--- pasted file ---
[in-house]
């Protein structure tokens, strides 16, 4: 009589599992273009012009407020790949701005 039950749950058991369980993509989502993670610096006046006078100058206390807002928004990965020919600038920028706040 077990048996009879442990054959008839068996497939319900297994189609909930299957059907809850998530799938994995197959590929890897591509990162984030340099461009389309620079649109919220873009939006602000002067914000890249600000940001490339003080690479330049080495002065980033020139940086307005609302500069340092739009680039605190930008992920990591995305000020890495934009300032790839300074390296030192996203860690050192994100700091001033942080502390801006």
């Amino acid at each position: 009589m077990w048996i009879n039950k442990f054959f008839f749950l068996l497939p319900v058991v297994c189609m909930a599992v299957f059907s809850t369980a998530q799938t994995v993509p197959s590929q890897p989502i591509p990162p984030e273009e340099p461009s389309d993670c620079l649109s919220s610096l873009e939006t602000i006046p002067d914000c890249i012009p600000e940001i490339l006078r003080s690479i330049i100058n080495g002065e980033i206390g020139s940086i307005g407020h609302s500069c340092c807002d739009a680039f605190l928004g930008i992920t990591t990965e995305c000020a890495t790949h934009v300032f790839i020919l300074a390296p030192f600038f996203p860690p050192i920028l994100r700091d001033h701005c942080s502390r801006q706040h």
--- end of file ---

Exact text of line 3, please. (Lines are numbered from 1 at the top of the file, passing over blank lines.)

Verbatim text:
């Amino acid at each position: 009589m077990w048996i009879n039950k442990f054959f008839f749950l068996l497939p319900v058991v297994c189609m909930a599992v299957f059907s809850t369980a998530q799938t994995v993509p197959s590929q890897p989502i591509p990162p984030e273009e340099p461009s389309d993670c620079l649109s919220s610096l873009e939006t602000i006046p002067d914000c890249i012009p600000e940001i490339l006078r003080s690479i330049i100058n080495g002065e980033i206390g020139s940086i307005g407020h609302s500069c340092c807002d739009a680039f605190l928004g930008i992920t990591t990965e995305c000020a890495t790949h934009v300032f790839i020919l300074a390296p030192f600038f996203p860690p050192i920028l994100r700091d001033h701005c942080s502390r801006q706040h």